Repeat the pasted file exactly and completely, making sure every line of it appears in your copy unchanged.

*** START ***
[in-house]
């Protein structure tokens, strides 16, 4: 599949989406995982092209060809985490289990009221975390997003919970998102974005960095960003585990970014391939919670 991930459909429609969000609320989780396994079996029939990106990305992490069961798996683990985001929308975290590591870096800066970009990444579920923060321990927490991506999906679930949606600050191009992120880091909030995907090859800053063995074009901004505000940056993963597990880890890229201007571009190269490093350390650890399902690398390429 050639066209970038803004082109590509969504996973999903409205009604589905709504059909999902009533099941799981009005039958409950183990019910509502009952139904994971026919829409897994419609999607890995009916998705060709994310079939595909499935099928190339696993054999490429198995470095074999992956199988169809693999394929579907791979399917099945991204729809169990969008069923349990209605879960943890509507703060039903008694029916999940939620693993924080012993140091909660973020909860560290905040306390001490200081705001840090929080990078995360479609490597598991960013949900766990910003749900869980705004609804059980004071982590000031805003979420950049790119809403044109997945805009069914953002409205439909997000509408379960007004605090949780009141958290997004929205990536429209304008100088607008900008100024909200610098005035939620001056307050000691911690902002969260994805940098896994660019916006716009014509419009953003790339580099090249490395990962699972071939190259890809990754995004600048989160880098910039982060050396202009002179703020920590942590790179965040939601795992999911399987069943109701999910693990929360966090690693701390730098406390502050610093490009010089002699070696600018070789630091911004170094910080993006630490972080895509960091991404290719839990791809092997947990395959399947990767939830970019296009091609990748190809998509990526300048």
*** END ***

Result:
[in-house]
């Protein structure tokens, strides 16, 4: 599949989406995982092209060809985490289990009221975390997003919970998102974005960095960003585990970014391939919670 991930459909429609969000609320989780396994079996029939990106990305992490069961798996683990985001929308975290590591870096800066970009990444579920923060321990927490991506999906679930949606600050191009992120880091909030995907090859800053063995074009901004505000940056993963597990880890890229201007571009190269490093350390650890399902690398390429 050639066209970038803004082109590509969504996973999903409205009604589905709504059909999902009533099941799981009005039958409950183990019910509502009952139904994971026919829409897994419609999607890995009916998705060709994310079939595909499935099928190339696993054999490429198995470095074999992956199988169809693999394929579907791979399917099945991204729809169990969008069923349990209605879960943890509507703060039903008694029916999940939620693993924080012993140091909660973020909860560290905040306390001490200081705001840090929080990078995360479609490597598991960013949900766990910003749900869980705004609804059980004071982590000031805003979420950049790119809403044109997945805009069914953002409205439909997000509408379960007004605090949780009141958290997004929205990536429209304008100088607008900008100024909200610098005035939620001056307050000691911690902002969260994805940098896994660019916006716009014509419009953003790339580099090249490395990962699972071939190259890809990754995004600048989160880098910039982060050396202009002179703020920590942590790179965040939601795992999911399987069943109701999910693990929360966090690693701390730098406390502050610093490009010089002699070696600018070789630091911004170094910080993006630490972080895509960091991404290719839990791809092997947990395959399947990767939830970019296009091609990748190809998509990526300048």